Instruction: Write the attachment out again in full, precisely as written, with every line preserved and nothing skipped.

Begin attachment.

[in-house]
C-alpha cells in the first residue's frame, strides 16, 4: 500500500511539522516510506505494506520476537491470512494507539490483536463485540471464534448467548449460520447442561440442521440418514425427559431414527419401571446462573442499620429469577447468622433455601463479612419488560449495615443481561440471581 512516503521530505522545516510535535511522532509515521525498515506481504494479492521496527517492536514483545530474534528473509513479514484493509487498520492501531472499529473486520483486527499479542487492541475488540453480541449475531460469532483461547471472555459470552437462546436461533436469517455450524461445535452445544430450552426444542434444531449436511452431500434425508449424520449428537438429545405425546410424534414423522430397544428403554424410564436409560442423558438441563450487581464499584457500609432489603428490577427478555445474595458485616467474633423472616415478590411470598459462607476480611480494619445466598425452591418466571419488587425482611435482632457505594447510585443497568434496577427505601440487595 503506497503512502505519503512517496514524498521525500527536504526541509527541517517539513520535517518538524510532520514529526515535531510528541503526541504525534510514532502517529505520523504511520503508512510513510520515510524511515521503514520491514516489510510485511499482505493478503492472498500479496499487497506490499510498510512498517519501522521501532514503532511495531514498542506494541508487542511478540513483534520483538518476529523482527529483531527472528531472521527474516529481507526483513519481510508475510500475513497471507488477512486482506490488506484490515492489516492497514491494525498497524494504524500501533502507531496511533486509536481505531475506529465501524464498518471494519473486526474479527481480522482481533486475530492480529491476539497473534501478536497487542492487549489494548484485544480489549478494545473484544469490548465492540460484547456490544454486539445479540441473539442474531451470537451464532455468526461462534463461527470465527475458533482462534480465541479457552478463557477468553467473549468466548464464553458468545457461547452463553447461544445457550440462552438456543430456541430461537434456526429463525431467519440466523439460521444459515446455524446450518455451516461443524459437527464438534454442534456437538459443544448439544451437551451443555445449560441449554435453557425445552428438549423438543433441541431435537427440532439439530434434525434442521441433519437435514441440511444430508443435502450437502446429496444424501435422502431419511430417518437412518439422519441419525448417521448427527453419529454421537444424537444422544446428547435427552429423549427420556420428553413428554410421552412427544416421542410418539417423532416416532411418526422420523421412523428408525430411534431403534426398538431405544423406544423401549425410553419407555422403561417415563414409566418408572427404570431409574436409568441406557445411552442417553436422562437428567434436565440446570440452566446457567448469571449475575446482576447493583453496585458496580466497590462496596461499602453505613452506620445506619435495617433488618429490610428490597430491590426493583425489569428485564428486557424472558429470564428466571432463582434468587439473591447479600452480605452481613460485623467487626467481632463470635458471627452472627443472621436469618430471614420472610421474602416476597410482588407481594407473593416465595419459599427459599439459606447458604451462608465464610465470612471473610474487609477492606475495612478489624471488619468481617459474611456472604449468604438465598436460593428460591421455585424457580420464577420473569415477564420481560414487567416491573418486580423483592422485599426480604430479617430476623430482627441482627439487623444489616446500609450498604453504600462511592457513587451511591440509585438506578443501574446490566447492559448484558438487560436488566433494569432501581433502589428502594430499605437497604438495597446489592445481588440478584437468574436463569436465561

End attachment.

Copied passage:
[in-house]
C-alpha cells in the first residue's frame, strides 16, 4: 500500500511539522516510506505494506520476537491470512494507539490483536463485540471464534448467548449460520447442561440442521440418514425427559431414527419401571446462573442499620429469577447468622433455601463479612419488560449495615443481561440471581 512516503521530505522545516510535535511522532509515521525498515506481504494479492521496527517492536514483545530474534528473509513479514484493509487498520492501531472499529473486520483486527499479542487492541475488540453480541449475531460469532483461547471472555459470552437462546436461533436469517455450524461445535452445544430450552426444542434444531449436511452431500434425508449424520449428537438429545405425546410424534414423522430397544428403554424410564436409560442423558438441563450487581464499584457500609432489603428490577427478555445474595458485616467474633423472616415478590411470598459462607476480611480494619445466598425452591418466571419488587425482611435482632457505594447510585443497568434496577427505601440487595 503506497503512502505519503512517496514524498521525500527536504526541509527541517517539513520535517518538524510532520514529526515535531510528541503526541504525534510514532502517529505520523504511520503508512510513510520515510524511515521503514520491514516489510510485511499482505493478503492472498500479496499487497506490499510498510512498517519501522521501532514503532511495531514498542506494541508487542511478540513483534520483538518476529523482527529483531527472528531472521527474516529481507526483513519481510508475510500475513497471507488477512486482506490488506484490515492489516492497514491494525498497524494504524500501533502507531496511533486509536481505531475506529465501524464498518471494519473486526474479527481480522482481533486475530492480529491476539497473534501478536497487542492487549489494548484485544480489549478494545473484544469490548465492540460484547456490544454486539445479540441473539442474531451470537451464532455468526461462534463461527470465527475458533482462534480465541479457552478463557477468553467473549468466548464464553458468545457461547452463553447461544445457550440462552438456543430456541430461537434456526429463525431467519440466523439460521444459515446455524446450518455451516461443524459437527464438534454442534456437538459443544448439544451437551451443555445449560441449554435453557425445552428438549423438543433441541431435537427440532439439530434434525434442521441433519437435514441440511444430508443435502450437502446429496444424501435422502431419511430417518437412518439422519441419525448417521448427527453419529454421537444424537444422544446428547435427552429423549427420556420428553413428554410421552412427544416421542410418539417423532416416532411418526422420523421412523428408525430411534431403534426398538431405544423406544423401549425410553419407555422403561417415563414409566418408572427404570431409574436409568441406557445411552442417553436422562437428567434436565440446570440452566446457567448469571449475575446482576447493583453496585458496580466497590462496596461499602453505613452506620445506619435495617433488618429490610428490597430491590426493583425489569428485564428486557424472558429470564428466571432463582434468587439473591447479600452480605452481613460485623467487626467481632463470635458471627452472627443472621436469618430471614420472610421474602416476597410482588407481594407473593416465595419459599427459599439459606447458604451462608465464610465470612471473610474487609477492606475495612478489624471488619468481617459474611456472604449468604438465598436460593428460591421455585424457580420464577420473569415477564420481560414487567416491573418486580423483592422485599426480604430479617430476623430482627441482627439487623444489616446500609450498604453504600462511592457513587451511591440509585438506578443501574446490566447492559448484558438487560436488566433494569432501581433502589428502594430499605437497604438495597446489592445481588440478584437468574436463569436465561